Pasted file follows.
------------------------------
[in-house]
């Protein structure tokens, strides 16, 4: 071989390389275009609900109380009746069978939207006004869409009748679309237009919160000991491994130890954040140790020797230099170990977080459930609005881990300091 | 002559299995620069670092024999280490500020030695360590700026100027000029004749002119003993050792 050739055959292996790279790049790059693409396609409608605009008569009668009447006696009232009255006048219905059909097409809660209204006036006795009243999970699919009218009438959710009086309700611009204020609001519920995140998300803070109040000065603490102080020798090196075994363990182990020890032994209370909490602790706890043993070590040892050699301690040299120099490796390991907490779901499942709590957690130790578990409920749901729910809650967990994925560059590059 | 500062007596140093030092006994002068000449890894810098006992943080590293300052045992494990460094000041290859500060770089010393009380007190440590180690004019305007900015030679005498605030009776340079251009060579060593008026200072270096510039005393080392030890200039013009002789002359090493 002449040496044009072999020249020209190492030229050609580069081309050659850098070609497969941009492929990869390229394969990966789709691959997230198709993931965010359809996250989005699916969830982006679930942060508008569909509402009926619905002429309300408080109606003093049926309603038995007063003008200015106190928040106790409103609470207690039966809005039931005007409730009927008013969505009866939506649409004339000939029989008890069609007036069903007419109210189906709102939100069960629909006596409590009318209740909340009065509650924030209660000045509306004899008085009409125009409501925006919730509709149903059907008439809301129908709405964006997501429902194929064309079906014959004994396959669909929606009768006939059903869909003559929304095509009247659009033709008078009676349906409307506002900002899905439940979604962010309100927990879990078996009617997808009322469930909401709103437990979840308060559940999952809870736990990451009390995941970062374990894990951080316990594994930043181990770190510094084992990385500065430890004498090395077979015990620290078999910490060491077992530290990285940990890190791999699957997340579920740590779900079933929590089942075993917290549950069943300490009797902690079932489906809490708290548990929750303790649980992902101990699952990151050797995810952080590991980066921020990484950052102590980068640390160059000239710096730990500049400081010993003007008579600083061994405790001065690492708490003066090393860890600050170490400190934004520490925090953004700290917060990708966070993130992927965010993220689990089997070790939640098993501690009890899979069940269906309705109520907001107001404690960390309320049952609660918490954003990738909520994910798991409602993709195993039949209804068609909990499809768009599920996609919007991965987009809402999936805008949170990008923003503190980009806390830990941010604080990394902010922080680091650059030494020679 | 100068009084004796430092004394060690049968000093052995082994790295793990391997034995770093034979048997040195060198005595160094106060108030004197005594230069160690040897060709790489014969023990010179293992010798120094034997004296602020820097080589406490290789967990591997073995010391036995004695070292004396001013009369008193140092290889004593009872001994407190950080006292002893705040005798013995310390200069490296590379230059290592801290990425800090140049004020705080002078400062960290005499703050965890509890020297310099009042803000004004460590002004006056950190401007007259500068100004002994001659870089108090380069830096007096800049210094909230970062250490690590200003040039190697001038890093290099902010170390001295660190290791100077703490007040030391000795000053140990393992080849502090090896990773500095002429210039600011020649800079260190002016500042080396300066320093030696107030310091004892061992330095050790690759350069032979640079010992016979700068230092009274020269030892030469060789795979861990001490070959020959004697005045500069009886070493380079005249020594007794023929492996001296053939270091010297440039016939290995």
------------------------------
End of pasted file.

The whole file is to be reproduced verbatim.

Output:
[in-house]
């Protein structure tokens, strides 16, 4: 071989390389275009609900109380009746069978939207006004869409009748679309237009919160000991491994130890954040140790020797230099170990977080459930609005881990300091 | 002559299995620069670092024999280490500020030695360590700026100027000029004749002119003993050792 050739055959292996790279790049790059693409396609409608605009008569009668009447006696009232009255006048219905059909097409809660209204006036006795009243999970699919009218009438959710009086309700611009204020609001519920995140998300803070109040000065603490102080020798090196075994363990182990020890032994209370909490602790706890043993070590040892050699301690040299120099490796390991907490779901499942709590957690130790578990409920749901729910809650967990994925560059590059 | 500062007596140093030092006994002068000449890894810098006992943080590293300052045992494990460094000041290859500060770089010393009380007190440590180690004019305007900015030679005498605030009776340079251009060579060593008026200072270096510039005393080392030890200039013009002789002359090493 002449040496044009072999020249020209190492030229050609580069081309050659850098070609497969941009492929990869390229394969990966789709691959997230198709993931965010359809996250989005699916969830982006679930942060508008569909509402009926619905002429309300408080109606003093049926309603038995007063003008200015106190928040106790409103609470207690039966809005039931005007409730009927008013969505009866939506649409004339000939029989008890069609007036069903007419109210189906709102939100069960629909006596409590009318209740909340009065509650924030209660000045509306004899008085009409125009409501925006919730509709149903059907008439809301129908709405964006997501429902194929064309079906014959004994396959669909929606009768006939059903869909003559929304095509009247659009033709008078009676349906409307506002900002899905439940979604962010309100927990879990078996009617997808009322469930909401709103437990979840308060559940999952809870736990990451009390995941970062374990894990951080316990594994930043181990770190510094084992990385500065430890004498090395077979015990620290078999910490060491077992530290990285940990890190791999699957997340579920740590779900079933929590089942075993917290549950069943300490009797902690079932489906809490708290548990929750303790649980992902101990699952990151050797995810952080590991980066921020990484950052102590980068640390160059000239710096730990500049400081010993003007008579600083061994405790001065690492708490003066090393860890600050170490400190934004520490925090953004700290917060990708966070993130992927965010993220689990089997070790939640098993501690009890899979069940269906309705109520907001107001404690960390309320049952609660918490954003990738909520994910798991409602993709195993039949209804068609909990499809768009599920996609919007991965987009809402999936805008949170990008923003503190980009806390830990941010604080990394902010922080680091650059030494020679 | 100068009084004796430092004394060690049968000093052995082994790295793990391997034995770093034979048997040195060198005595160094106060108030004197005594230069160690040897060709790489014969023990010179293992010798120094034997004296602020820097080589406490290789967990591997073995010391036995004695070292004396001013009369008193140092290889004593009872001994407190950080006292002893705040005798013995310390200069490296590379230059290592801290990425800090140049004020705080002078400062960290005499703050965890509890020297310099009042803000004004460590002004006056950190401007007259500068100004002994001659870089108090380069830096007096800049210094909230970062250490690590200003040039190697001038890093290099902010170390001295660190290791100077703490007040030391000795000053140990393992080849502090090896990773500095002429210039600011020649800079260190002016500042080396300066320093030696107030310091004892061992330095050790690759350069032979640079010992016979700068230092009274020269030892030469060789795979861990001490070959020959004697005045500069009886070493380079005249020594007794023929492996001296053939270091010297440039016939290995």